The four rotors on a quad-copter allow for a relatively stable and very maneuverable aircraft. A quad-copter has 6-degrees of freedom in movement, 1) up, 2) down, 3) left (port), 4) right (starboard), 5) forward, and 6) backwards (aft). Additionally, the craft is also capable of hovering in-place and rotating in both the clockwise and counter-clockwise directions.

## Attitude

A different set of terminology is used in navigation of ships and aircraft, and I will be using these terms moving forward.

### Thrust

This describes the overall rotation speed of the rotors. Thrust adjusts the relative speed of each rotor equally. Therefore, if the thrust is increased, the speed of the rotors will increase and the air-vehicle will ascend. Alternatively, if the thrust is decreased the air-vehicle will descend. Assuming the air-vehicle is in the air, if the thrust is left at a steady neutral position, the vehicle will hover in place. This will require the calibration and selection of the hover level for thrust. The hover level is the neutral thrust level.

### Roll

This causes the craft to rotate either to the left or the right. This rotation will cause the drone the move to the side as well. To introduce this motion the two rotors on the side in the direction of the roll should be reduced, while the rotors on the opposite side are increased.

### Pitch

This causes the craft to move forward or backward by rotating the orientation of the craft. Again, to introduce this motion the rotors on the opposite side of the desired direction of movement should be increased.

### Yaw

This is the rotation of the craft around the vertical access. The gyroscopic forces of the spinning rotors are used to control this aspect of flight. Two of the rotors spin clockwise and two spin counter-clockwise. Increasing the speed of the clockwise motors relative to the counter-clockwise motors will induce a force that causes the craft to yaw to the right (clockwise). The craft moves in the opposite direction when the rate of the counter-clockwise motors is increased relative to the clockwise motors.

## Components

The list below contains a description of the components that are required to build a basic quad-copter / quad-rotor. I have also included the parts that I am using for my build.

### Frame

There are many types of frames, built with a variety of materials such as wood, plastic and carbon fiber. It is important to get a frame that is light and well-balanced. I chose to work with the Tarot - IronMan 650, which is built from carbon fiber. This frame collapses easily to make it more portable. It has a solid core with two plates to protect the internal components. This frame was about 100 dollars. It is a larger frame, so it is not suited for FPV-racing. I am more interested in developing a platform that I can additional sensors to perform interesting tasks remotely.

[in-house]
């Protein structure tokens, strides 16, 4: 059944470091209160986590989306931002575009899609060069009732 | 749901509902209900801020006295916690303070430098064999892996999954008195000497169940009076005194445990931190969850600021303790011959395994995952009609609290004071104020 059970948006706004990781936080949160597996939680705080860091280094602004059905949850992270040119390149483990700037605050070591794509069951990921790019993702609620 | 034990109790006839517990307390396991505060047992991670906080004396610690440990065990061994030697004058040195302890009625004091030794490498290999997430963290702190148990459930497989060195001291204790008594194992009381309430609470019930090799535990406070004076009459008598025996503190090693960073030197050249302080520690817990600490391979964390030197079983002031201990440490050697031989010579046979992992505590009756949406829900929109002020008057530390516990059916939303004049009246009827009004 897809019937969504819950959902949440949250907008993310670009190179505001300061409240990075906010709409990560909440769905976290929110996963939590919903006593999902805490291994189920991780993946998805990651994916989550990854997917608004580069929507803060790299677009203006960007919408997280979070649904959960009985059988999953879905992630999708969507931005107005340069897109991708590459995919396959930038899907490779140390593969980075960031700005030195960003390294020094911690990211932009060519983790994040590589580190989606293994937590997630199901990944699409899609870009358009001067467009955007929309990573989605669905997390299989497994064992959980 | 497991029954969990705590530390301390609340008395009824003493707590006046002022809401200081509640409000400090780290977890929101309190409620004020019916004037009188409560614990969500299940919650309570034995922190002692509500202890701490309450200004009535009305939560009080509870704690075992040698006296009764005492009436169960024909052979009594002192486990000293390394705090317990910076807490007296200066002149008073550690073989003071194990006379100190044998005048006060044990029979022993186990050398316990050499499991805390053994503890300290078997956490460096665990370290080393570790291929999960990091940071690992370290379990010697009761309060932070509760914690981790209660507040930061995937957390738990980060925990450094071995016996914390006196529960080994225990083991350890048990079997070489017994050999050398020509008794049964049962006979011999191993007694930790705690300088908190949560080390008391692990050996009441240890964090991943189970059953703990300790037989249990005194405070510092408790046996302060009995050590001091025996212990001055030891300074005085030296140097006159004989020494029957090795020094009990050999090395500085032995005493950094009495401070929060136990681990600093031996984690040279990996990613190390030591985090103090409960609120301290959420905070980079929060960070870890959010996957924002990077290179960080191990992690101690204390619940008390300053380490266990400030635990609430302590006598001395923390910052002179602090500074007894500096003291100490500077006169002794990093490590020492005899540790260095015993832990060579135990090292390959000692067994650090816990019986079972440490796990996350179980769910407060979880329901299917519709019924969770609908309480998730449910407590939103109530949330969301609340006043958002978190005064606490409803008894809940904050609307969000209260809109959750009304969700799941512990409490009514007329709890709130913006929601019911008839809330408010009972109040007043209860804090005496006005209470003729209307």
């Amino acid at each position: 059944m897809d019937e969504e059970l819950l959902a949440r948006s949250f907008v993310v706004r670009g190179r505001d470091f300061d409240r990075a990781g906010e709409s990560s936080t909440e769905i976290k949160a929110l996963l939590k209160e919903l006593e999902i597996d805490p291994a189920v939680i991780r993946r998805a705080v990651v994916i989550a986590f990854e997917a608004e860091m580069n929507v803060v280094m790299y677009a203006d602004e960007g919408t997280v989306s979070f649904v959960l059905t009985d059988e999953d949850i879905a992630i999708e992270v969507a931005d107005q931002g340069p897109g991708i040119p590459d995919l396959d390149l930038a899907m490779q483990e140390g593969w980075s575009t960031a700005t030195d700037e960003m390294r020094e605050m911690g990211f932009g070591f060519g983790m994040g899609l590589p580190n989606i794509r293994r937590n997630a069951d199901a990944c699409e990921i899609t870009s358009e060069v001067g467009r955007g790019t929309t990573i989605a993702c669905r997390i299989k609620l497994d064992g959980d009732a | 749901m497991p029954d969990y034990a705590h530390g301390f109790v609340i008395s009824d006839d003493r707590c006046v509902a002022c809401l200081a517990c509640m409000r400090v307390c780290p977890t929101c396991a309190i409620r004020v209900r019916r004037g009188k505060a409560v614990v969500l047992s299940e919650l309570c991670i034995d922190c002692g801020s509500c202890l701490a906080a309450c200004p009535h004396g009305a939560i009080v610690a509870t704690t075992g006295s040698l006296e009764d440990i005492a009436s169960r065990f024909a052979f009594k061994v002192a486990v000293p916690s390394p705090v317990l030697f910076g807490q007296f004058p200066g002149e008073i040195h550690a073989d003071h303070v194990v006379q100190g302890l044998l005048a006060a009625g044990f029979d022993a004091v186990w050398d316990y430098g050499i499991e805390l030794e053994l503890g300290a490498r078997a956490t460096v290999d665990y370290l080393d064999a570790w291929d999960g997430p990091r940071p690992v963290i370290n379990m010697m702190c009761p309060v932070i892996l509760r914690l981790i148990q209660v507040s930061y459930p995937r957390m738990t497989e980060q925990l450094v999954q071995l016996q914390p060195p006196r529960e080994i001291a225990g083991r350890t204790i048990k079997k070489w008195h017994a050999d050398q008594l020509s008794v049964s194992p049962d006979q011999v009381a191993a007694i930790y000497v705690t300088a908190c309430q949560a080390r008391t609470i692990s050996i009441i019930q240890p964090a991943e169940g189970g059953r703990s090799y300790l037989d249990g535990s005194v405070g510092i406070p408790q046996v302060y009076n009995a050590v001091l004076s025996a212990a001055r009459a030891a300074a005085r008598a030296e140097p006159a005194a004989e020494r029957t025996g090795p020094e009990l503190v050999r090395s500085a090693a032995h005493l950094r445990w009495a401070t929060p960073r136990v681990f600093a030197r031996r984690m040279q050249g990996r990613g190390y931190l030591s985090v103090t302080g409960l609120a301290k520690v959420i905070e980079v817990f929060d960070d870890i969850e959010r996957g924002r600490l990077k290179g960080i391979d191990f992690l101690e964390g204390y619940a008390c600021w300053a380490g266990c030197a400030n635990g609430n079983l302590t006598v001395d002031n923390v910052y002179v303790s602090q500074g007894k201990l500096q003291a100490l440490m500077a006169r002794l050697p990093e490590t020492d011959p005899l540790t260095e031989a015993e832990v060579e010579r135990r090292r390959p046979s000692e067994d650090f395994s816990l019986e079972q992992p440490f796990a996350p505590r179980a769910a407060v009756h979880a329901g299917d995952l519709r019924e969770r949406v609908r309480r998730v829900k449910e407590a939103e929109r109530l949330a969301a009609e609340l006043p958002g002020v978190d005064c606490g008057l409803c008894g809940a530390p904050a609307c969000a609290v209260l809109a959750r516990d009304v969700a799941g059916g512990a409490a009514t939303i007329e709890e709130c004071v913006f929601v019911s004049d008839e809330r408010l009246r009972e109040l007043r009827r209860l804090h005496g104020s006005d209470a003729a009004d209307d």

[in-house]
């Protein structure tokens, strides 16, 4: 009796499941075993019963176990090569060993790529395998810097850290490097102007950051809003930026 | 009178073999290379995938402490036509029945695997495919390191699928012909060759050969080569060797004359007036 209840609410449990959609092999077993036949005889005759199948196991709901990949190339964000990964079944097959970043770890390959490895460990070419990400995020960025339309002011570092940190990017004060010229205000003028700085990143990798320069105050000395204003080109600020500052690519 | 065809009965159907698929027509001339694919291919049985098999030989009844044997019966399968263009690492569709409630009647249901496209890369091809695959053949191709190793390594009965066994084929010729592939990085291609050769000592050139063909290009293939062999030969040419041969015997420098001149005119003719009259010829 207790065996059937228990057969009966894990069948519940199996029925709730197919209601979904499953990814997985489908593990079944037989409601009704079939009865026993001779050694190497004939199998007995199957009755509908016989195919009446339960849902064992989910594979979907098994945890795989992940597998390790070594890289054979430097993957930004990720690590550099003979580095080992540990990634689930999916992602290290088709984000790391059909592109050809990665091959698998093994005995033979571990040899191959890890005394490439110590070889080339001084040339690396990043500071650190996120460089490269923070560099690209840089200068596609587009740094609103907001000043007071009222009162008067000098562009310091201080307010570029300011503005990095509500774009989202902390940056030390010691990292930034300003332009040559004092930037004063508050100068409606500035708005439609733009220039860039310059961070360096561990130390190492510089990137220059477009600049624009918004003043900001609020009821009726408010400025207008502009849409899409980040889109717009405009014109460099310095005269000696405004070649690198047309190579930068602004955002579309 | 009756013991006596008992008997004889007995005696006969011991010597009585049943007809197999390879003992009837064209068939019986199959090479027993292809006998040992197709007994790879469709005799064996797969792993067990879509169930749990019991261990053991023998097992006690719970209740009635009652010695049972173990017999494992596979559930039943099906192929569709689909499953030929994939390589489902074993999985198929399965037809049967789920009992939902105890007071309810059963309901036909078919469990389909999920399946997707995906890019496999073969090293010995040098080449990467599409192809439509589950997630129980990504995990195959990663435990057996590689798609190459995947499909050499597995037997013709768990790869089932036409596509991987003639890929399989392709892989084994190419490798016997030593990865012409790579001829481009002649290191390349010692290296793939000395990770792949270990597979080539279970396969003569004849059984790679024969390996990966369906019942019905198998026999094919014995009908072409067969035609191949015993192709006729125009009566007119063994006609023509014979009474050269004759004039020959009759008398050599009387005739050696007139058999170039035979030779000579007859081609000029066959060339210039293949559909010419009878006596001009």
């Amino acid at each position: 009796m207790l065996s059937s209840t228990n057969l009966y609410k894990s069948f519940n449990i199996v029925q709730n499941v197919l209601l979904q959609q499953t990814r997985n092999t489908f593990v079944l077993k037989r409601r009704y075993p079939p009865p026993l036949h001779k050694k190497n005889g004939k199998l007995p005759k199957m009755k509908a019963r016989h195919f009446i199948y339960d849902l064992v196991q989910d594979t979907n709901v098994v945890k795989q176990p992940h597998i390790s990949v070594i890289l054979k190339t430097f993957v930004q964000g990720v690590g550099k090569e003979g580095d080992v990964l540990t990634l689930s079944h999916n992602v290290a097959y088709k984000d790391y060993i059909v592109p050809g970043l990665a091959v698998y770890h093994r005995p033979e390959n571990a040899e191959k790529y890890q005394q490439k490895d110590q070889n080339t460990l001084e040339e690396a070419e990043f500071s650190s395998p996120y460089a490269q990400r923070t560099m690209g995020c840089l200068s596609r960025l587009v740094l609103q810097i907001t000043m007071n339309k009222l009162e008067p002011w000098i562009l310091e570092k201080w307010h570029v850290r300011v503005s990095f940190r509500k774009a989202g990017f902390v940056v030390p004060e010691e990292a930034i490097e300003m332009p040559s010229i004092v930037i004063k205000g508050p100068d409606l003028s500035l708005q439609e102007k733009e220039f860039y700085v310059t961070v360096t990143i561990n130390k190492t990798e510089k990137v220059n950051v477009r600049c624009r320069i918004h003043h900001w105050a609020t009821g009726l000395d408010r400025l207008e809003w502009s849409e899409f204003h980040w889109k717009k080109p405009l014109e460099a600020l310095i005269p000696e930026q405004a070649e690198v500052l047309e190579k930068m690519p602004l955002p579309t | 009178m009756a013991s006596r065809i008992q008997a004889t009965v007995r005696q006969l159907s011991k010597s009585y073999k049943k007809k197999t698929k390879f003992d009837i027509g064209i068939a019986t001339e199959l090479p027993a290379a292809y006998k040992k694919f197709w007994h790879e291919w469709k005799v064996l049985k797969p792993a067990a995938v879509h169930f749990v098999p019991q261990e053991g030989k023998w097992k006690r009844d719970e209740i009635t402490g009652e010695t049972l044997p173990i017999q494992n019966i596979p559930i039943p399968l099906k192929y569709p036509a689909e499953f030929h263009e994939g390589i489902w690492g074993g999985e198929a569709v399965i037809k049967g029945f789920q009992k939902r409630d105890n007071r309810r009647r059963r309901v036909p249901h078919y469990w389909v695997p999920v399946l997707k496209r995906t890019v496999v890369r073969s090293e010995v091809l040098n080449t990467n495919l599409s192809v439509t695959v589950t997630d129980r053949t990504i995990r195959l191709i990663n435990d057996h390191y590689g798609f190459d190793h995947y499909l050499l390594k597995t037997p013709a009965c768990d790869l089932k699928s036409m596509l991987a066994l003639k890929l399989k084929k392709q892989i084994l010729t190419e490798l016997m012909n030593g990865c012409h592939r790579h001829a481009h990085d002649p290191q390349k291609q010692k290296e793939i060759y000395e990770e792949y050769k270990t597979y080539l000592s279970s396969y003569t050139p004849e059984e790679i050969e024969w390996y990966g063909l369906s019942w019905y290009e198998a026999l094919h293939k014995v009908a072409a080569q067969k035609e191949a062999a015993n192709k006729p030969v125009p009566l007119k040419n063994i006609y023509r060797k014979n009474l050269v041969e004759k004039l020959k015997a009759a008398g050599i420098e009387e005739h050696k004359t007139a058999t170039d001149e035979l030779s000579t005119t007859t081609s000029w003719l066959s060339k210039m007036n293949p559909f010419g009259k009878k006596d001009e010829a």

Tarot IronMan 650

### Motors

Multi-rotor copters typically use outrunner type motors because of their high efficiency. Outrunners are a type of motor where the internal coil is mounted fixed and the entire brushless outer bell-housing rotates with the shaft, attached to the propeller. Motors are rated by a unit represented as KV. This means Kilo-rotations / Volt. Typical batteries run at 12 volts. Therefore, the 1000KV motor would rotate at a top speed of 12000 RPM.

I selected the Turnigy - Multistar Elite 4006 740KV motor for my drone. This is a slower motor at 740KV that has a larger number of magnetic poles to produce more torque. I will pair this with a steeper pitch of propeller to create a drone that can handle a heavier payload with the additional sensors that I will eventually add. The specs for these motors indicate they are capable of handling from 10" to 17" rotors. To start with, I have selected 11" carbon-fiber rotors. If you are purchasing equipment to build your own drone, I suggest you order extra rotors. Because you will break a few before you attain stable flight.

Turnigy - Multistar Elite 4006 740KV

### Electronic Speed Controller (ESC)

The motors are ultimately controlled by an Electronic Speed Controller (ESC). They are colloquially called "Escapes". The motor is controlled by 3 input wires, which the ESC uses to adjust the voltage across the different wires to cause the motor to spin. The controller side of the ESC has two wires that the flight controller uses Pulse-Width Modulation (PWM) signals to signal the desired speed. I will elaborate on the ESC in later posts when I describe its integration with the flight controller.

Most ESCs are designed to support a single motor. These ESCs are attached to each arm of the multi-rotor so they can connect to the flight controller in the center of the frame, and the motor on the edge of the arm. A separate ESC is required for each motor. This electronic component is one of the most important elements of your drone. So don't go cheap on this component. ESCs are rated by the current that they control. I have seen ratings in increments of 5A and 10A. I would go one level greater than the rating of the battery that you plan to use. ESCs can support additional features to protect the other electronics in your system, such as a low-voltage protector for your lithium-polymer battery. These features are often programmable.